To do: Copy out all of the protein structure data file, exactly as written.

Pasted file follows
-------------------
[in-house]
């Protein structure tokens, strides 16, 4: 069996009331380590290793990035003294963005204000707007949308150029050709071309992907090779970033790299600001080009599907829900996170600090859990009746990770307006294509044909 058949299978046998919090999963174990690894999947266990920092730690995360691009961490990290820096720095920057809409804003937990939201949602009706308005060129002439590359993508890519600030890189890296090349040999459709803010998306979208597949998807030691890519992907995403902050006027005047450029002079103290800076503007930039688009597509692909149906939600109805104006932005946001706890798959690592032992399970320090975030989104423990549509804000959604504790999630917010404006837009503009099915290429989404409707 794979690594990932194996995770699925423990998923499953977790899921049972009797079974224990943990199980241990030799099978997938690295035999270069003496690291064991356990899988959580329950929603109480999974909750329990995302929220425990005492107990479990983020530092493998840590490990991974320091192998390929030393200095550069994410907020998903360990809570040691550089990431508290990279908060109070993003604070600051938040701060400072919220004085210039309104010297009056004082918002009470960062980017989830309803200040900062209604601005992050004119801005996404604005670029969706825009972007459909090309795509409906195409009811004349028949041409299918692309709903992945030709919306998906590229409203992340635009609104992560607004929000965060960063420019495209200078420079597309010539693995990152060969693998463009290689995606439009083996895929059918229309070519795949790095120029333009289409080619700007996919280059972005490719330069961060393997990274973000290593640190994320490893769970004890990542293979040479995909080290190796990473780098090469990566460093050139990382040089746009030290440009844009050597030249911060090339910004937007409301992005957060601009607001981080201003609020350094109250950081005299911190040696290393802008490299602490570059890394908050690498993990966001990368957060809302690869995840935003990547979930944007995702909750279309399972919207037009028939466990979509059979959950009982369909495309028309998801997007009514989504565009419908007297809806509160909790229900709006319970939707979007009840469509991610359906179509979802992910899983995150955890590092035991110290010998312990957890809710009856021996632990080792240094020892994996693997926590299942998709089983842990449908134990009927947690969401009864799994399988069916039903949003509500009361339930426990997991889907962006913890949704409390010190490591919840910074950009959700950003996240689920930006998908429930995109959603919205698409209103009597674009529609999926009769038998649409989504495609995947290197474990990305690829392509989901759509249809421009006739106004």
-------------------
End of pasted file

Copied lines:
[in-house]
């Protein structure tokens, strides 16, 4: 069996009331380590290793990035003294963005204000707007949308150029050709071309992907090779970033790299600001080009599907829900996170600090859990009746990770307006294509044909 058949299978046998919090999963174990690894999947266990920092730690995360691009961490990290820096720095920057809409804003937990939201949602009706308005060129002439590359993508890519600030890189890296090349040999459709803010998306979208597949998807030691890519992907995403902050006027005047450029002079103290800076503007930039688009597509692909149906939600109805104006932005946001706890798959690592032992399970320090975030989104423990549509804000959604504790999630917010404006837009503009099915290429989404409707 794979690594990932194996995770699925423990998923499953977790899921049972009797079974224990943990199980241990030799099978997938690295035999270069003496690291064991356990899988959580329950929603109480999974909750329990995302929220425990005492107990479990983020530092493998840590490990991974320091192998390929030393200095550069994410907020998903360990809570040691550089990431508290990279908060109070993003604070600051938040701060400072919220004085210039309104010297009056004082918002009470960062980017989830309803200040900062209604601005992050004119801005996404604005670029969706825009972007459909090309795509409906195409009811004349028949041409299918692309709903992945030709919306998906590229409203992340635009609104992560607004929000965060960063420019495209200078420079597309010539693995990152060969693998463009290689995606439009083996895929059918229309070519795949790095120029333009289409080619700007996919280059972005490719330069961060393997990274973000290593640190994320490893769970004890990542293979040479995909080290190796990473780098090469990566460093050139990382040089746009030290440009844009050597030249911060090339910004937007409301992005957060601009607001981080201003609020350094109250950081005299911190040696290393802008490299602490570059890394908050690498993990966001990368957060809302690869995840935003990547979930944007995702909750279309399972919207037009028939466990979509059979959950009982369909495309028309998801997007009514989504565009419908007297809806509160909790229900709006319970939707979007009840469509991610359906179509979802992910899983995150955890590092035991110290010998312990957890809710009856021996632990080792240094020892994996693997926590299942998709089983842990449908134990009927947690969401009864799994399988069916039903949003509500009361339930426990997991889907962006913890949704409390010190490591919840910074950009959700950003996240689920930006998908429930995109959603919205698409209103009597674009529609999926009769038998649409989504495609995947290197474990990305690829392509989901759509249809421009006739106004």